Philip P. Ide

Author, programmer, science enthusiast, half-wit.
Life is sweet. Have you tasted it lately?

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Another Day

A busy day today. I had an interview for a job today, so fingers crossed. Orbital Calculator got some attention too: I added the ability to have escape velocities output in km, metres or miles (per second) in the Gravity and Motion calculations - previously, output was just in km/s. I've tested and compiled and tested again, and I'll zip up the various releases and upload them to this site tomorrow (actually, later today - it's nearly 3am!).

I also spent the day upgrading my alternate desktop from Ubuntu 18.04 to 20.4. No, let me correct myself there - it refused to upgrade because of a broken python3 symlink that I had no idea how to fix. This was what started a whole world of pain and agony.

HP Shennanigans

The computer is an HP Pavilion, one of the clear signs that Hell exists right here on Earth. I downloaded an ISO from the Ubuntu site and flashed it to a stick, then tried to reboot the machine from the stick. It took several attempts at pressing various keys to try and trigger a configuration menu, and finally got one from F10. I selected to boot from USB and saved, then the system blithely ignored what I'd done and continued booting from the hard drive.

Ho, hum. I rebooted, thinking that it hadn't so need to before the USB boot would take effect, but it still booted from the hard disk. I tried this several times before finaly giving up and turned to my bestest buddy in the whole wide world, and googled “boot menu hp pavilion”. It said F12. Really? Ok, I'll give it a go.

So there I am, tap-tap-tapping away on the F12 key (because the boot sequence is over by the time my monitor wakes up to the fact that it is, in fact, needed), and… whoa! A completely different menu! This one only asks what device to boot from. I select USB and wham! Bam! Thank you ma'am! It's actually succeeded.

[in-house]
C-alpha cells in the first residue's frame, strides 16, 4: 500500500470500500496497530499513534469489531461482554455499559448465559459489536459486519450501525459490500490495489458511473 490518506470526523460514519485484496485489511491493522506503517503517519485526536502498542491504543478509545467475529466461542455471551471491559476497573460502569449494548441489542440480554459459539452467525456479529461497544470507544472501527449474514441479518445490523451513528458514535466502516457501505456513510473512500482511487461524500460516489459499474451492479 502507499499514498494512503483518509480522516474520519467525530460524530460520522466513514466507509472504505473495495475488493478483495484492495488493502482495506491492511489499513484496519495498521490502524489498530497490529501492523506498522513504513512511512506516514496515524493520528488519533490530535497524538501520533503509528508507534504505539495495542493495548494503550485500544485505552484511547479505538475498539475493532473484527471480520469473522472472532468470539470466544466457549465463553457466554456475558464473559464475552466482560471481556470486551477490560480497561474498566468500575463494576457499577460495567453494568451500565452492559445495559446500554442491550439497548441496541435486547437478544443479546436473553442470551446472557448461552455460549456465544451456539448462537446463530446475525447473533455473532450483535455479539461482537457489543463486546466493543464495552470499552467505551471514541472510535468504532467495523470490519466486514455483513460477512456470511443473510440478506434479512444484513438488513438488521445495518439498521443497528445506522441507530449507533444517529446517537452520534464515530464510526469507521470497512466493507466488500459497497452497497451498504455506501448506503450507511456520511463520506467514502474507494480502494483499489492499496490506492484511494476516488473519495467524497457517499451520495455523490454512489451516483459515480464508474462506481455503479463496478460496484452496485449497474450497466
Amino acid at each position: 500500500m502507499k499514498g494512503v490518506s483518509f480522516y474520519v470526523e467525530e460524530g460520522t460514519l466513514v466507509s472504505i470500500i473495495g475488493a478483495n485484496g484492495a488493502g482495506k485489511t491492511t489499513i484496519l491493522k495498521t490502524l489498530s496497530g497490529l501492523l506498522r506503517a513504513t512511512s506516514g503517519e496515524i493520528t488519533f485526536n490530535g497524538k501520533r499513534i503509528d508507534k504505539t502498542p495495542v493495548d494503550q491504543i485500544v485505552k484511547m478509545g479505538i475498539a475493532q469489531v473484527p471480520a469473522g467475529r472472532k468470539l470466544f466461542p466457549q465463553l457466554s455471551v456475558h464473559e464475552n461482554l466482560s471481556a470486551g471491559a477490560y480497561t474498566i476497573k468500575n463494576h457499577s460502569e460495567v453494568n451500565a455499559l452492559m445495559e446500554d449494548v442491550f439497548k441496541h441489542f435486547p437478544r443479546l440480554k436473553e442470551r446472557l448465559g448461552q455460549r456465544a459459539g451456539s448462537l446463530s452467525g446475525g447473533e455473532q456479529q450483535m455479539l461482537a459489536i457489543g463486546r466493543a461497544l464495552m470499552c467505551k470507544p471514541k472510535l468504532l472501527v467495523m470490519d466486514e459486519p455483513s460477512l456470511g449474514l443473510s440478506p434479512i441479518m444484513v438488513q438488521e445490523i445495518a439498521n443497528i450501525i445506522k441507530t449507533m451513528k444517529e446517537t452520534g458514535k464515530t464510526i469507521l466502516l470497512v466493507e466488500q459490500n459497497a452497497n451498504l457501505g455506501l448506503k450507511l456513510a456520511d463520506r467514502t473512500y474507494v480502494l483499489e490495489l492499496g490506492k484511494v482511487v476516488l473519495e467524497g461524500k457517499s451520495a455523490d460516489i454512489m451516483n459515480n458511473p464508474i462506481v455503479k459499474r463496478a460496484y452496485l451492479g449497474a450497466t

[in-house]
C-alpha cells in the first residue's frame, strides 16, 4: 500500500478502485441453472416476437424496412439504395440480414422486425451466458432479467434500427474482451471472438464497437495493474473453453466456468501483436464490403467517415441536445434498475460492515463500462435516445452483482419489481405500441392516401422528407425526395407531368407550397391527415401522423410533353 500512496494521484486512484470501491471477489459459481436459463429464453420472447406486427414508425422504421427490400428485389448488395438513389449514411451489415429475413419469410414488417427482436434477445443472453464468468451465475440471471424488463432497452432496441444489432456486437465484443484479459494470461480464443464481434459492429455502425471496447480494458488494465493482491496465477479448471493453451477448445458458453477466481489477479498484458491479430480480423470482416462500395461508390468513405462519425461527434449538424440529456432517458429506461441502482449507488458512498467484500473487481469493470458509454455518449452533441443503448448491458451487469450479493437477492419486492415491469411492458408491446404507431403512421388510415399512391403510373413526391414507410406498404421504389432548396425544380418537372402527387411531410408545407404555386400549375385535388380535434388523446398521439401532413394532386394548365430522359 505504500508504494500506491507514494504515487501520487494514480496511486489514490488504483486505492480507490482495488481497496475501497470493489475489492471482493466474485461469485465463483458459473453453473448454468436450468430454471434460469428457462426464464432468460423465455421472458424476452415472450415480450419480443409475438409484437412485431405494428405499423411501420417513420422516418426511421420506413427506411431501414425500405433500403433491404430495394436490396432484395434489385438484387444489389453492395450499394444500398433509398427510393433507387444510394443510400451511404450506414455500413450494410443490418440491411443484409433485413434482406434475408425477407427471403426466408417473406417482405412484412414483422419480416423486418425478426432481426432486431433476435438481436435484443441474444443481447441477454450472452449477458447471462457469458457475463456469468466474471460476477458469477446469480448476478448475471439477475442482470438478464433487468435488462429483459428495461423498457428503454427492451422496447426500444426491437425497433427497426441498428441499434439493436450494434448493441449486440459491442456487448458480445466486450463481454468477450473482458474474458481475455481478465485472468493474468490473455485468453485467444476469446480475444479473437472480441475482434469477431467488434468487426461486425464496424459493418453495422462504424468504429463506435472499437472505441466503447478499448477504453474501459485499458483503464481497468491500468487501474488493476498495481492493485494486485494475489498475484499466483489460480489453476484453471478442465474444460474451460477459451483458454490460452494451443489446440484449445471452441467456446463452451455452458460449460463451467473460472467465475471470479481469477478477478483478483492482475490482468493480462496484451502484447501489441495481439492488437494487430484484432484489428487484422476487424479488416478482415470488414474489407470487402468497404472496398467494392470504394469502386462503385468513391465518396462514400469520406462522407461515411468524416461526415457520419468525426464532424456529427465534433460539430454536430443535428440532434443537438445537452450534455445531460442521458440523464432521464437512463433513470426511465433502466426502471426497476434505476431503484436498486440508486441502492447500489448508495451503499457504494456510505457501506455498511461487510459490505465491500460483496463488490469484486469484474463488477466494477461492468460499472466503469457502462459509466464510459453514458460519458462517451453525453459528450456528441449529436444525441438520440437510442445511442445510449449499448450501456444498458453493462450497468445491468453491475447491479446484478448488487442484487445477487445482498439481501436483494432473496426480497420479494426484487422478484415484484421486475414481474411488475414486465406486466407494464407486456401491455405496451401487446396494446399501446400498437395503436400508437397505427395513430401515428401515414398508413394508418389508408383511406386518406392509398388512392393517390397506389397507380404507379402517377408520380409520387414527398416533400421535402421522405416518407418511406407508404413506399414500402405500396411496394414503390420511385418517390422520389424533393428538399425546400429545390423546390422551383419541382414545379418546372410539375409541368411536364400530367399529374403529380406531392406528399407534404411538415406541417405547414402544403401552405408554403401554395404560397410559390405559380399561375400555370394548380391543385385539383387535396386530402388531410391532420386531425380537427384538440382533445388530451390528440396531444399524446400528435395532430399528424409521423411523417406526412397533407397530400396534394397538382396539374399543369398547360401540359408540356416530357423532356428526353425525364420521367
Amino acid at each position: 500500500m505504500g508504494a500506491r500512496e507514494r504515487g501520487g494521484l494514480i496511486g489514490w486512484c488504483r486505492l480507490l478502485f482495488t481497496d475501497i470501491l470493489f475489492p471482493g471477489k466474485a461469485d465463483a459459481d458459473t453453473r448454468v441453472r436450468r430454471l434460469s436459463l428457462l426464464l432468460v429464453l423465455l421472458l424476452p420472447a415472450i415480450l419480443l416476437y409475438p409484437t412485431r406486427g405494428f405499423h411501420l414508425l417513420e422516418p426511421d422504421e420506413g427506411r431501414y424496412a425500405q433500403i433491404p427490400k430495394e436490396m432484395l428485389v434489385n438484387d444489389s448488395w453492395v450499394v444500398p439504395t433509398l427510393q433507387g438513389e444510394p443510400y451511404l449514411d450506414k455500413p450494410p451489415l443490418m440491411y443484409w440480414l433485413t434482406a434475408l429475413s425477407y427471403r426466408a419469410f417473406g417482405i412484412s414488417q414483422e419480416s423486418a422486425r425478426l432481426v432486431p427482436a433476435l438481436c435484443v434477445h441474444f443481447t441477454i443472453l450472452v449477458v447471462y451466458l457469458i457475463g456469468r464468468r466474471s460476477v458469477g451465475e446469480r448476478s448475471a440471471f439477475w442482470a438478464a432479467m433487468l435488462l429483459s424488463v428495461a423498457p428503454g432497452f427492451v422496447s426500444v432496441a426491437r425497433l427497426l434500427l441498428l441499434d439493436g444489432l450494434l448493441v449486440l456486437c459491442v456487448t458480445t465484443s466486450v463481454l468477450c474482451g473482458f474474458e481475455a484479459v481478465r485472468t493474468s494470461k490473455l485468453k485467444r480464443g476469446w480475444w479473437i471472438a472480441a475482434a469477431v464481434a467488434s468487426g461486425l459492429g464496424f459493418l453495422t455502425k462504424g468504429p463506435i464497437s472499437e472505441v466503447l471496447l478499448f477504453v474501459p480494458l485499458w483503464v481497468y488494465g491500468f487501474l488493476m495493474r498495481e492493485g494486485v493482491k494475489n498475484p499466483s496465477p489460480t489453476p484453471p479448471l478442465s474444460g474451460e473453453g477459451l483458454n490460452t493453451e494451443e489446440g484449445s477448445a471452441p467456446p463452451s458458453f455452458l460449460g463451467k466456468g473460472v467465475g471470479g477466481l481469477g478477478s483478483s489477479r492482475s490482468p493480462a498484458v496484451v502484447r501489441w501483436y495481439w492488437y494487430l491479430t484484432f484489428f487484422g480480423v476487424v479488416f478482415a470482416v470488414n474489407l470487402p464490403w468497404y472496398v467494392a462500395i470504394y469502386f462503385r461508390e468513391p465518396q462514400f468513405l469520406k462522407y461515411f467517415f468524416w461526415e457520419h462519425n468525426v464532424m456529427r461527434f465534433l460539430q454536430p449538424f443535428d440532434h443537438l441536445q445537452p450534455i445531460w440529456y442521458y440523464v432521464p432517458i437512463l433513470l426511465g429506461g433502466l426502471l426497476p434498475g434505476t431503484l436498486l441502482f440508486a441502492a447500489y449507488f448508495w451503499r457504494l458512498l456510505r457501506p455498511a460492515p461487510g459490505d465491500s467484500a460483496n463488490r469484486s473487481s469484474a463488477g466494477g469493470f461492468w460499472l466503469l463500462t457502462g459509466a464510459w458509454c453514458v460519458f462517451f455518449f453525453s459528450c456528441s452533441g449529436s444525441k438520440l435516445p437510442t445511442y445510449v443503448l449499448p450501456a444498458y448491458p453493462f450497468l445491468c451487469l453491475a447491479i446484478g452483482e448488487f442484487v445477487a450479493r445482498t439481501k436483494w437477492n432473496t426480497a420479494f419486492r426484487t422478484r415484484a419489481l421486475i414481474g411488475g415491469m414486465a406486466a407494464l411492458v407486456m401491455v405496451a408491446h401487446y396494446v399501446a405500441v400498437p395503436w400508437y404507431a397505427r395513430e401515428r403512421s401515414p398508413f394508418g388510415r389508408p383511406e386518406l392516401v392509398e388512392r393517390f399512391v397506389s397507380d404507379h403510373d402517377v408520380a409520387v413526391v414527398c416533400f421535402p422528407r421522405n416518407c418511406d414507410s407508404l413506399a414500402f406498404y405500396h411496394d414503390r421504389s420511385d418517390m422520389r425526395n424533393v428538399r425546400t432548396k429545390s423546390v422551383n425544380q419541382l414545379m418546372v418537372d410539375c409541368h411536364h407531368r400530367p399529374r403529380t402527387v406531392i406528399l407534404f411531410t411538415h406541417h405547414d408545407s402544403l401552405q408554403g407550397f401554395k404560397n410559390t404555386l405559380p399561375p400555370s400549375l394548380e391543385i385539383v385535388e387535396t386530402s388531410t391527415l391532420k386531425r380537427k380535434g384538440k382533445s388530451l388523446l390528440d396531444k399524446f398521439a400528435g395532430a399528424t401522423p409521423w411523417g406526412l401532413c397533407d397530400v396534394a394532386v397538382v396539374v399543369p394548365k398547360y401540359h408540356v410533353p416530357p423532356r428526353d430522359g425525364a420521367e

KRC is a program I use every now and again. Development on KRC began over 50 years ago at the dawn of the space age, and continues today. Its purpose is to calculate surface temperatures on astronomical objects - initially Mars, but it can be used “for any solid body with any spin vector, in any orbit (around any star), with or without an atmosphere.” (quote from the KRC website).

KRC is downloaded in source form, so it has to be built, and that requires invoking the 'make' utility to make it. Strangely, Ubuntu 20.04 doesn't come with this installed, so *sigh* I install it. I should have guessed what would come next: no C compiler. I install gcc. I take guess and install Fortran, because I know KRC is largely written in it, and then eventually get the make to work and after the build it all works fine.

KRC is one of those programs that requires a set of parameters to defined in a file, and you need at least 3 PhD's and a crate a of single malt whisky to write one. Luckily, I have another buddy who can do it all in a heartbeat: JMars.

KRC is maintained and provided by Arizona State University, and by good fortune, so is JMars. This is a program written in Java which is kind of like Google Earth, but for places like Mars, the Moon etc. This has a feature whereby you can click on the map and it'll create a KRC data point for that location, using the underlying maps to determine slope, elevation, albedo etc. After creating all the data points you want, you can then get it to send the data to KRC and produce nice graphs from the results that come back. The graphs show surface temperature throughout a single day and for the whole (orbital) year.

After doing all this I deserved a break, so I sat down and watched 'Ghosts' and laughed my socks off.

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blog/articles/info/another_day.txt · Last modified: 2020/09/29 02:33 by Phil Ide

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